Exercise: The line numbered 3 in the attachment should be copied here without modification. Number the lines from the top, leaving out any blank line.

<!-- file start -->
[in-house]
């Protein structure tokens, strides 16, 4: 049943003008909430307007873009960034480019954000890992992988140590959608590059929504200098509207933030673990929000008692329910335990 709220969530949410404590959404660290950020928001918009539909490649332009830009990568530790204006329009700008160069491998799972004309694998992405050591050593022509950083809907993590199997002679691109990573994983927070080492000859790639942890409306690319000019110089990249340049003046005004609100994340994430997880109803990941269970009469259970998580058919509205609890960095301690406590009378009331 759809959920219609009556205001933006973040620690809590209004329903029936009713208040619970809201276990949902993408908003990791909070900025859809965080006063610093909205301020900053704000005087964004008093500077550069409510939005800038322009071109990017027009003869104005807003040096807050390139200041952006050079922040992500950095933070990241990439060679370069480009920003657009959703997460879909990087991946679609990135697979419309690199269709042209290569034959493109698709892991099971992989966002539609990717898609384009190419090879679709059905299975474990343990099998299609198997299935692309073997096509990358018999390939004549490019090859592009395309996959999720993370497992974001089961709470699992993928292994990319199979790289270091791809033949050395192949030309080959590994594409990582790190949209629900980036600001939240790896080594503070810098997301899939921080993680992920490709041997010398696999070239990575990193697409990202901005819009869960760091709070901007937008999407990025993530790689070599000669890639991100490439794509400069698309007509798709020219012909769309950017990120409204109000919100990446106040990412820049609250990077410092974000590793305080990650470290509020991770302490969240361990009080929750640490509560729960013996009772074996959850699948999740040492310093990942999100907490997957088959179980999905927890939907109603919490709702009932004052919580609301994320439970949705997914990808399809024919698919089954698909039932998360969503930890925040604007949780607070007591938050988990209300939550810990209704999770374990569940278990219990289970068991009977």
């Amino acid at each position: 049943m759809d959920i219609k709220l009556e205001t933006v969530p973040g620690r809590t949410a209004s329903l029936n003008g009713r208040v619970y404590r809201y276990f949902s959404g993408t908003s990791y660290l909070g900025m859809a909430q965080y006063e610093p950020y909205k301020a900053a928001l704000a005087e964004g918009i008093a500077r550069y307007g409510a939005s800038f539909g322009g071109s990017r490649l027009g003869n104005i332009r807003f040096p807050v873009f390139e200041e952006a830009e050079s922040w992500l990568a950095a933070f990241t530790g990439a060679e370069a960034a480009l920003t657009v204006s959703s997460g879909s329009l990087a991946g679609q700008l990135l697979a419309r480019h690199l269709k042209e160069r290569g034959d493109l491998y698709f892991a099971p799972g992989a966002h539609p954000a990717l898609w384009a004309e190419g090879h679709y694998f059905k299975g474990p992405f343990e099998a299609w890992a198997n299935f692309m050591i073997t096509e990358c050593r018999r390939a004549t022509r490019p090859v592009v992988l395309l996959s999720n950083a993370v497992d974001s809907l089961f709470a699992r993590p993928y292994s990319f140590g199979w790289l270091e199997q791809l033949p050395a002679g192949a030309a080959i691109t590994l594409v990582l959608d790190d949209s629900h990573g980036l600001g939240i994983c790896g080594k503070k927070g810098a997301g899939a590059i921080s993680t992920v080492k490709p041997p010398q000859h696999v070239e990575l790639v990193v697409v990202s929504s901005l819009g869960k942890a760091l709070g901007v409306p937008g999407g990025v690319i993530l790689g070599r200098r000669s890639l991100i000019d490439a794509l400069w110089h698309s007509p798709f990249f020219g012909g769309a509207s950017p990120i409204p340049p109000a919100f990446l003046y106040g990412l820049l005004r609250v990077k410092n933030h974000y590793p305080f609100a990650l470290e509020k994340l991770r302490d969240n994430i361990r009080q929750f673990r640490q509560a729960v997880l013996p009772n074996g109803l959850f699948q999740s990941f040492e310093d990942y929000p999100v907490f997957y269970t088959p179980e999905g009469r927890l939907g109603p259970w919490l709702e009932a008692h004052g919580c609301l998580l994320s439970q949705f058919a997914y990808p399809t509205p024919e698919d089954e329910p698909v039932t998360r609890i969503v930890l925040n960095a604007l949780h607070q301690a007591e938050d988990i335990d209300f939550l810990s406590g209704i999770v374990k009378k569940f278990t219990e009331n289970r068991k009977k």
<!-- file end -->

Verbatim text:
């Amino acid at each position: 049943m759809d959920i219609k709220l009556e205001t933006v969530p973040g620690r809590t949410a209004s329903l029936n003008g009713r208040v619970y404590r809201y276990f949902s959404g993408t908003s990791y660290l909070g900025m859809a909430q965080y006063e610093p950020y909205k301020a900053a928001l704000a005087e964004g918009i008093a500077r550069y307007g409510a939005s800038f539909g322009g071109s990017r490649l027009g003869n104005i332009r807003f040096p807050v873009f390139e200041e952006a830009e050079s922040w992500l990568a950095a933070f990241t530790g990439a060679e370069a960034a480009l920003t657009v204006s959703s997460g879909s329009l990087a991946g679609q700008l990135l697979a419309r480019h690199l269709k042209e160069r290569g034959d493109l491998y698709f892991a099971p799972g992989a966002h539609p954000a990717l898609w384009a004309e190419g090879h679709y694998f059905k299975g474990p992405f343990e099998a299609w890992a198997n299935f692309m050591i073997t096509e990358c050593r018999r390939a004549t022509r490019p090859v592009v992988l395309l996959s999720n950083a993370v497992d974001s809907l089961f709470a699992r993590p993928y292994s990319f140590g199979w790289l270091e199997q791809l033949p050395a002679g192949a030309a080959i691109t590994l594409v990582l959608d790190d949209s629900h990573g980036l600001g939240i994983c790896g080594k503070k927070g810098a997301g899939a590059i921080s993680t992920v080492k490709p041997p010398q000859h696999v070239e990575l790639v990193v697409v990202s929504s901005l819009g869960k942890a760091l709070g901007v409306p937008g999407g990025v690319i993530l790689g070599r200098r000669s890639l991100i000019d490439a794509l400069w110089h698309s007509p798709f990249f020219g012909g769309a509207s950017p990120i409204p340049p109000a919100f990446l003046y106040g990412l820049l005004r609250v990077k410092n933030h974000y590793p305080f609100a990650l470290e509020k994340l991770r302490d969240n994430i361990r009080q929750f673990r640490q509560a729960v997880l013996p009772n074996g109803l959850f699948q999740s990941f040492e310093d990942y929000p999100v907490f997957y269970t088959p179980e999905g009469r927890l939907g109603p259970w919490l709702e009932a008692h004052g919580c609301l998580l994320s439970q949705f058919a997914y990808p399809t509205p024919e698919d089954e329910p698909v039932t998360r609890i969503v930890l925040n960095a604007l949780h607070q301690a007591e938050d988990i335990d209300f939550l810990s406590g209704i999770v374990k009378k569940f278990t219990e009331n289970r068991k009977k």